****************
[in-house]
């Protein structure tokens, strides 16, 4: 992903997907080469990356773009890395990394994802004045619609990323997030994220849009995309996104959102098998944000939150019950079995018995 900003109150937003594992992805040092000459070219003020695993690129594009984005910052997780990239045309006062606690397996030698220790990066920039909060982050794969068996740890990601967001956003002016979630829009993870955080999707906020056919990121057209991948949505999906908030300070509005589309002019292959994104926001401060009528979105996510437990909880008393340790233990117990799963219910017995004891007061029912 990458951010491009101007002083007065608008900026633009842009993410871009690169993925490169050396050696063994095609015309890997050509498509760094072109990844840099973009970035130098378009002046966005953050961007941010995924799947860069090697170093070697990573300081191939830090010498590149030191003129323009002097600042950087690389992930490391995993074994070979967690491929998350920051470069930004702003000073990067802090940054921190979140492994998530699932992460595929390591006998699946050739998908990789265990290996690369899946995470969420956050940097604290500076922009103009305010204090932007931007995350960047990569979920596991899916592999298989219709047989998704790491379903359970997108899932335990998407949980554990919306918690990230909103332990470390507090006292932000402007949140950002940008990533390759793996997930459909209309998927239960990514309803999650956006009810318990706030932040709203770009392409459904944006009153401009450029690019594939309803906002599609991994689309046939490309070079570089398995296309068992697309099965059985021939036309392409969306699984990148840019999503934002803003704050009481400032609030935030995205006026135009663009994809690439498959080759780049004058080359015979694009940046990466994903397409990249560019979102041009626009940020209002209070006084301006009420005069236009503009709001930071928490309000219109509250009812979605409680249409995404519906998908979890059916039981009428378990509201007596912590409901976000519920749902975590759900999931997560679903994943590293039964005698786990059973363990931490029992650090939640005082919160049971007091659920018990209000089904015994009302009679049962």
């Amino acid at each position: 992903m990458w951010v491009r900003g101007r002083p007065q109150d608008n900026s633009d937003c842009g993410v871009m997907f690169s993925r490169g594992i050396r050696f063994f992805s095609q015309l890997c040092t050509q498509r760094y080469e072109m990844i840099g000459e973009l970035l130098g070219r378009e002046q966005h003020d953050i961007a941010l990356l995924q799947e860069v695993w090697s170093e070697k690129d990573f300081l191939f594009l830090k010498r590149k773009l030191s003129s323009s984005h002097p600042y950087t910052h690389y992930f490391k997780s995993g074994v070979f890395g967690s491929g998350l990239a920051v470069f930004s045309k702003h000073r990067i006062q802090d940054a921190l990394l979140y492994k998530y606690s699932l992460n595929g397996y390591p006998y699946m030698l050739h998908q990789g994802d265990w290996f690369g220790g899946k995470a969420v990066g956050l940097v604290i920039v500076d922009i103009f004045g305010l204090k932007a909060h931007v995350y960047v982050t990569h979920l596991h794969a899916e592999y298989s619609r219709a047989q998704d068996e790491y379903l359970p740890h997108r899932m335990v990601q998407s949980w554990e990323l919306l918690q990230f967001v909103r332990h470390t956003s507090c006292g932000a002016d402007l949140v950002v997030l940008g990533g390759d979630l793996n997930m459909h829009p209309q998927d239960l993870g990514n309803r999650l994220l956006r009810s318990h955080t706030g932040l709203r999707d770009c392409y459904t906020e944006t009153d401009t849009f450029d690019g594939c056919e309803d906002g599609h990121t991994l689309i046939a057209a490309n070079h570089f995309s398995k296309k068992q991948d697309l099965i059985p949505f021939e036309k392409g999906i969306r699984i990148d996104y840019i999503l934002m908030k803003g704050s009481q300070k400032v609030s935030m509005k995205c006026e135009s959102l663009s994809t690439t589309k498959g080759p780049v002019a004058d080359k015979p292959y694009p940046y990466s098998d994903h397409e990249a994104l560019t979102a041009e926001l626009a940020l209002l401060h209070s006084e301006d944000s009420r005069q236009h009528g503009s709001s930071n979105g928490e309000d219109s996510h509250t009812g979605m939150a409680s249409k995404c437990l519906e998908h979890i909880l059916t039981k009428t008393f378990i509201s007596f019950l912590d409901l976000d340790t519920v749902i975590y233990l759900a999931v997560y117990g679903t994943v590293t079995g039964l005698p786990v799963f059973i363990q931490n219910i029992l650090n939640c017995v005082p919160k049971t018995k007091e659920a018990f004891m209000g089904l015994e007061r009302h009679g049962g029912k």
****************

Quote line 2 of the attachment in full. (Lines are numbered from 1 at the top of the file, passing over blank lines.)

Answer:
């Protein structure tokens, strides 16, 4: 992903997907080469990356773009890395990394994802004045619609990323997030994220849009995309996104959102098998944000939150019950079995018995 900003109150937003594992992805040092000459070219003020695993690129594009984005910052997780990239045309006062606690397996030698220790990066920039909060982050794969068996740890990601967001956003002016979630829009993870955080999707906020056919990121057209991948949505999906908030300070509005589309002019292959994104926001401060009528979105996510437990909880008393340790233990117990799963219910017995004891007061029912 990458951010491009101007002083007065608008900026633009842009993410871009690169993925490169050396050696063994095609015309890997050509498509760094072109990844840099973009970035130098378009002046966005953050961007941010995924799947860069090697170093070697990573300081191939830090010498590149030191003129323009002097600042950087690389992930490391995993074994070979967690491929998350920051470069930004702003000073990067802090940054921190979140492994998530699932992460595929390591006998699946050739998908990789265990290996690369899946995470969420956050940097604290500076922009103009305010204090932007931007995350960047990569979920596991899916592999298989219709047989998704790491379903359970997108899932335990998407949980554990919306918690990230909103332990470390507090006292932000402007949140950002940008990533390759793996997930459909209309998927239960990514309803999650956006009810318990706030932040709203770009392409459904944006009153401009450029690019594939309803906002599609991994689309046939490309070079570089398995296309068992697309099965059985021939036309392409969306699984990148840019999503934002803003704050009481400032609030935030995205006026135009663009994809690439498959080759780049004058080359015979694009940046990466994903397409990249560019979102041009626009940020209002209070006084301006009420005069236009503009709001930071928490309000219109509250009812979605409680249409995404519906998908979890059916039981009428378990509201007596912590409901976000519920749902975590759900999931997560679903994943590293039964005698786990059973363990931490029992650090939640005082919160049971007091659920018990209000089904015994009302009679049962």